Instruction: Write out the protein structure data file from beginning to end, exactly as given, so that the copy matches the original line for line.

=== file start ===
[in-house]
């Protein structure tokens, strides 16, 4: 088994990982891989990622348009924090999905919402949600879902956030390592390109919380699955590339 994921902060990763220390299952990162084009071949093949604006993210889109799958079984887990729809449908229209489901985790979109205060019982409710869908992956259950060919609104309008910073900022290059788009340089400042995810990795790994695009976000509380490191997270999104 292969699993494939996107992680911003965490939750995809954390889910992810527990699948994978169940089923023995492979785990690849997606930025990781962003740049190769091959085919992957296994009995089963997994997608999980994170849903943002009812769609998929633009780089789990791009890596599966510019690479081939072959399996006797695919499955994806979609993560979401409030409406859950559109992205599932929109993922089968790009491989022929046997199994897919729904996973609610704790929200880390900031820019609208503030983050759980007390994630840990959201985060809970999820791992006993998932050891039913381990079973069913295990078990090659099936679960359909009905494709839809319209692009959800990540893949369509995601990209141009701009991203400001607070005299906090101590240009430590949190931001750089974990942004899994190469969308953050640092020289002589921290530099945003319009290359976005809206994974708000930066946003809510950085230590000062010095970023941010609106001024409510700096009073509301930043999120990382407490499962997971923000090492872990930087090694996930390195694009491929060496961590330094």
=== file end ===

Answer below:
[in-house]
């Protein structure tokens, strides 16, 4: 088994990982891989990622348009924090999905919402949600879902956030390592390109919380699955590339 994921902060990763220390299952990162084009071949093949604006993210889109799958079984887990729809449908229209489901985790979109205060019982409710869908992956259950060919609104309008910073900022290059788009340089400042995810990795790994695009976000509380490191997270999104 292969699993494939996107992680911003965490939750995809954390889910992810527990699948994978169940089923023995492979785990690849997606930025990781962003740049190769091959085919992957296994009995089963997994997608999980994170849903943002009812769609998929633009780089789990791009890596599966510019690479081939072959399996006797695919499955994806979609993560979401409030409406859950559109992205599932929109993922089968790009491989022929046997199994897919729904996973609610704790929200880390900031820019609208503030983050759980007390994630840990959201985060809970999820791992006993998932050891039913381990079973069913295990078990090659099936679960359909009905494709839809319209692009959800990540893949369509995601990209141009701009991203400001607070005299906090101590240009430590949190931001750089974990942004899994190469969308953050640092020289002589921290530099945003319009290359976005809206994974708000930066946003809510950085230590000062010095970023941010609106001024409510700096009073509301930043999120990382407490499962997971923000090492872990930087090694996930390195694009491929060496961590330094």